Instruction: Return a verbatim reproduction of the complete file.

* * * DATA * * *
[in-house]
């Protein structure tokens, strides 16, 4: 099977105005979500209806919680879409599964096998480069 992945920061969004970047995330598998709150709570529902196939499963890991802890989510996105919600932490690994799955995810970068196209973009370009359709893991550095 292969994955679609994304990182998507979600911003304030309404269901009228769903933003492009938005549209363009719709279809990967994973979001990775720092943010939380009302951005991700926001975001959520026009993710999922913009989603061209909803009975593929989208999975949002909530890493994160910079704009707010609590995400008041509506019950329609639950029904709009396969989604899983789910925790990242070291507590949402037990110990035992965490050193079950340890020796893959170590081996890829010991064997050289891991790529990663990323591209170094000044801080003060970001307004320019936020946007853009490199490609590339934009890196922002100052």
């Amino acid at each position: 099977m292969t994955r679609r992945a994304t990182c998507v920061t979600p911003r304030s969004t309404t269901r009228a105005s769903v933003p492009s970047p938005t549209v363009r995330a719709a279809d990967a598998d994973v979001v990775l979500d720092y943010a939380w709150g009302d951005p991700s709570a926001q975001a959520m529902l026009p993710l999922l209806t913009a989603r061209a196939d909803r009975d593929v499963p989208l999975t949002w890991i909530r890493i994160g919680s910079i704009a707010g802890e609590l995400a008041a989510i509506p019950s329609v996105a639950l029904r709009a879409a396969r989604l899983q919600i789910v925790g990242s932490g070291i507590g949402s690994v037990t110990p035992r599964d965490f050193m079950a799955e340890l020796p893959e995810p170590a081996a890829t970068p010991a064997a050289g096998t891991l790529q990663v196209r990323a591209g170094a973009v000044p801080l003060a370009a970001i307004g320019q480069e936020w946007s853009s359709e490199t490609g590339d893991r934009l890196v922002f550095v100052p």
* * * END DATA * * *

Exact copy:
[in-house]
């Protein structure tokens, strides 16, 4: 099977105005979500209806919680879409599964096998480069 992945920061969004970047995330598998709150709570529902196939499963890991802890989510996105919600932490690994799955995810970068196209973009370009359709893991550095 292969994955679609994304990182998507979600911003304030309404269901009228769903933003492009938005549209363009719709279809990967994973979001990775720092943010939380009302951005991700926001975001959520026009993710999922913009989603061209909803009975593929989208999975949002909530890493994160910079704009707010609590995400008041509506019950329609639950029904709009396969989604899983789910925790990242070291507590949402037990110990035992965490050193079950340890020796893959170590081996890829010991064997050289891991790529990663990323591209170094000044801080003060970001307004320019936020946007853009490199490609590339934009890196922002100052």
């Amino acid at each position: 099977m292969t994955r679609r992945a994304t990182c998507v920061t979600p911003r304030s969004t309404t269901r009228a105005s769903v933003p492009s970047p938005t549209v363009r995330a719709a279809d990967a598998d994973v979001v990775l979500d720092y943010a939380w709150g009302d951005p991700s709570a926001q975001a959520m529902l026009p993710l999922l209806t913009a989603r061209a196939d909803r009975d593929v499963p989208l999975t949002w890991i909530r890493i994160g919680s910079i704009a707010g802890e609590l995400a008041a989510i509506p019950s329609v996105a639950l029904r709009a879409a396969r989604l899983q919600i789910v925790g990242s932490g070291i507590g949402s690994v037990t110990p035992r599964d965490f050193m079950a799955e340890l020796p893959e995810p170590a081996a890829t970068p010991a064997a050289g096998t891991l790529q990663v196209r990323a591209g170094a973009v000044p801080l003060a370009a970001i307004g320019q480069e936020w946007s853009s359709e490199t490609g590339d893991r934009l890196v922002f550095v100052p």